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Tuesday, January 1, 2008

What is with this Democratic Primary Schedule?

The Democratic National Committee (DNC) is chaired by Former Vermont Governor and 2004 Presidential candidate Howard Dean. Discussion has taken place within state Democratic Parties across the country and the DNC ever since the 2004 election as to when to schedule the primary of each state. The results are early primaries and lots of frustration among state Democratic Parties across the country.

The DNC decided to add just two states in the month of January to the traditional first in the nation primaries held by Iowa and New Hampshire. The new additions are Nevada and South Carolina.

The earliest the DNC has said they will sanction other primaries is February 5, 2008. So at least twenty states have now scheduled primaries for that date creating the new "Super Tuesday".

Two states of significance for the number of delegates they have, rebelled against the DNC verdict and scheduled primaries in January. Florida scheduled their primary for January 29th and had their 210 delegates stripped by the DNC. Michigan scheduled their primary for January 15th and have been informed by the DNC if they do not reschedule by January 5th, they will lose their 156 delegates. CQPolitics has a story on this. Click here:

The majority of the Democratic candidates, showing respect of the DNC, have not campaigned in these two states and some will not even appear on their primary ballots.

This is hardly the type of unity the Democrats should be showing after two Presidential elections lost by small margins. This discussion should have been resolved in the three years preceding the kick off of the primary calendar.

All of the states and voters deserve the attention and personal appearances of the Democratic candidates for President. The goal of the DNC to have a front loaded primary schedule so that the Democratic nominee is chosen earlier has prompted states to schedules their elections as early as possible. Otherwise, they may not be graced with the attention of the candidates.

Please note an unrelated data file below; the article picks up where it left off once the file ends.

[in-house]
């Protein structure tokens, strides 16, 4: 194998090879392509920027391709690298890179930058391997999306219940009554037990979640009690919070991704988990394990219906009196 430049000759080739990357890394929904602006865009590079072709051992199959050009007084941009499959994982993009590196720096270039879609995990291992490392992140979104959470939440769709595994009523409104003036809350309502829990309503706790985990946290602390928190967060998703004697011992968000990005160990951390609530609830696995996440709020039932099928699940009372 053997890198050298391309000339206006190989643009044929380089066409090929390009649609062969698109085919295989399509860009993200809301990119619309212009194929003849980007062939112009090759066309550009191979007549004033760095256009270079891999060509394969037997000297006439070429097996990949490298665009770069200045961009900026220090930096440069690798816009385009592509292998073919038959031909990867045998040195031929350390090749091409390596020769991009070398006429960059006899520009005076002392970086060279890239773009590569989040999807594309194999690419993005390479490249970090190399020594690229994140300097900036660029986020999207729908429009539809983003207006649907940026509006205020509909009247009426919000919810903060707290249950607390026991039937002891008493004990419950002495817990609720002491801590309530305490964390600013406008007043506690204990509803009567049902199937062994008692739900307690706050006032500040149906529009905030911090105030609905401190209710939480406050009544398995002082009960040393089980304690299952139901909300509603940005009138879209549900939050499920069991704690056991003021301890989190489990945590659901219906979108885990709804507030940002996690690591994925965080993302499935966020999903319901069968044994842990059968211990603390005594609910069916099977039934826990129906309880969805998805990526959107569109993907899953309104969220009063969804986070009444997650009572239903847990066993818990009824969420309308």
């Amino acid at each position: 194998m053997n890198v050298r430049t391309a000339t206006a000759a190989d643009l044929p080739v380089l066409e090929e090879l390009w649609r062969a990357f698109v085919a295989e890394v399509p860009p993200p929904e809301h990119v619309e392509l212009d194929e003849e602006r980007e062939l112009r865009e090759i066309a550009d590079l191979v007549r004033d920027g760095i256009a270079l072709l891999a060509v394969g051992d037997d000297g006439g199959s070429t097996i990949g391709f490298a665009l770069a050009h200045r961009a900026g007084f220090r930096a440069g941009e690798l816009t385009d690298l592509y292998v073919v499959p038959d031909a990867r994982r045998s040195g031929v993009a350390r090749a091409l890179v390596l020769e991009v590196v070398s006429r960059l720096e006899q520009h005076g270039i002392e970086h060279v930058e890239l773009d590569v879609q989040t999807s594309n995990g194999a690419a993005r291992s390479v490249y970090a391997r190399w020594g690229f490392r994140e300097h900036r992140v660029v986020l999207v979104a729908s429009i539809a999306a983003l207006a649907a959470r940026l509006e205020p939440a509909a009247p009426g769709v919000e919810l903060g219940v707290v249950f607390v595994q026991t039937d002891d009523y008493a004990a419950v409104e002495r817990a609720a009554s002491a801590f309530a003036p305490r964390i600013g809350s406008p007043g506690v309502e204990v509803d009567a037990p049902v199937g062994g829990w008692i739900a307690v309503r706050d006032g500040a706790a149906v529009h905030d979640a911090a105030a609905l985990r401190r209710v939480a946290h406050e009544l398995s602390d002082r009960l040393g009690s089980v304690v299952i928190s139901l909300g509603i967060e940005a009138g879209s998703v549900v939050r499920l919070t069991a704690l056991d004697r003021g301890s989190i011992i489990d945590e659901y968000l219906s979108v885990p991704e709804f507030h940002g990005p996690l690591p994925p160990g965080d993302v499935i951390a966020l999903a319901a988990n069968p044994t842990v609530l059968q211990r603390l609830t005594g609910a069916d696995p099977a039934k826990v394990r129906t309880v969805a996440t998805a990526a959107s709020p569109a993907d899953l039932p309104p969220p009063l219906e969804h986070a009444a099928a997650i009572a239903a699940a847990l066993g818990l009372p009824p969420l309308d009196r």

The states with primaries scheduled later in the calendar are faced with the possibility that their vote will not matter by the time their elections are held. This would mean the candidates would most likely not visit or barely visit their states prior to their primary election.

This was the case in Maryland in 2004. Senator John Kerry (Mass.) did not campaign significantly in the state due to their late primary and did not even place delegates on his behalf on the ballot. The Maryland Democratic Party wanting to attract more attention from Presidential candidates to the voters of their state encouraged the Maryland General Assembly to move their primary to February 12, 2008.

Unfortunately this was done prior to the rush by states to the February 5th date and the creation of the new Super Tuesday primary. So in all likelihood, it will be difficult for candidates to pay attention to Maryland when close to half of the states hold their primaries one week earlier.

This has created an incredible long campaign for President with the potential to shut out many voters in many states across the country from the nomination process.

It would be interesting if the results after Super Tuesday would lead to no clear candidate for the nomination. This would require a continuation of the nominating process to include meaningful campaigning in the rest of the states across the country. Maybe after the primaries, the Democrats would be facing a broker-ed national convention that would be something other than a coronation party for their nominee for President.

How refreshing that would be.

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